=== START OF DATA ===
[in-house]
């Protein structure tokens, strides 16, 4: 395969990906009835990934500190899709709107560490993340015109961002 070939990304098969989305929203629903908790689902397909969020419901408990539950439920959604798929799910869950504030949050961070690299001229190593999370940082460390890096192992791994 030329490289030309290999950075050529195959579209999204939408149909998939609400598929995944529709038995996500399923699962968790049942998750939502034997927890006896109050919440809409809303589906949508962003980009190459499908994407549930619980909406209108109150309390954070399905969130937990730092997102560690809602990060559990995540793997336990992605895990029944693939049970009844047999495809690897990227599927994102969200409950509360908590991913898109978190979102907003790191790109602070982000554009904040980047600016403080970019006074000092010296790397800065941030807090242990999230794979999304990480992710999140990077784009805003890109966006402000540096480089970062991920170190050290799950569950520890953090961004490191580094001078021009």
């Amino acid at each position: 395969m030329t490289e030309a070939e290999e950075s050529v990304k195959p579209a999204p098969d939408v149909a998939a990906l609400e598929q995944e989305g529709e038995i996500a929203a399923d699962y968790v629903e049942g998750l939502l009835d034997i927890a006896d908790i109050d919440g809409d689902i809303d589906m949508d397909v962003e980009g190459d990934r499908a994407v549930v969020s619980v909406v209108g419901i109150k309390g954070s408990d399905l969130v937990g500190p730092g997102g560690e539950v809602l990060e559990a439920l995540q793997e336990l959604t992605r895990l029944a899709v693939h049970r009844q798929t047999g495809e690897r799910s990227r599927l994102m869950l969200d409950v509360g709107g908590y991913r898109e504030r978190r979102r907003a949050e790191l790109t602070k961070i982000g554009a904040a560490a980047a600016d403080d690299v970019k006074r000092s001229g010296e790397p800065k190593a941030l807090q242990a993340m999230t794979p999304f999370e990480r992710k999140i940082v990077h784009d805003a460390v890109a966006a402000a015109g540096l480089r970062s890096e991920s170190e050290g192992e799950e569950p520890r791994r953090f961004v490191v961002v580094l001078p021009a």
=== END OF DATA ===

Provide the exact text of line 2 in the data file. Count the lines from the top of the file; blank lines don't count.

């Protein structure tokens, strides 16, 4: 395969990906009835990934500190899709709107560490993340015109961002 070939990304098969989305929203629903908790689902397909969020419901408990539950439920959604798929799910869950504030949050961070690299001229190593999370940082460390890096192992791994 030329490289030309290999950075050529195959579209999204939408149909998939609400598929995944529709038995996500399923699962968790049942998750939502034997927890006896109050919440809409809303589906949508962003980009190459499908994407549930619980909406209108109150309390954070399905969130937990730092997102560690809602990060559990995540793997336990992605895990029944693939049970009844047999495809690897990227599927994102969200409950509360908590991913898109978190979102907003790191790109602070982000554009904040980047600016403080970019006074000092010296790397800065941030807090242990999230794979999304990480992710999140990077784009805003890109966006402000540096480089970062991920170190050290799950569950520890953090961004490191580094001078021009």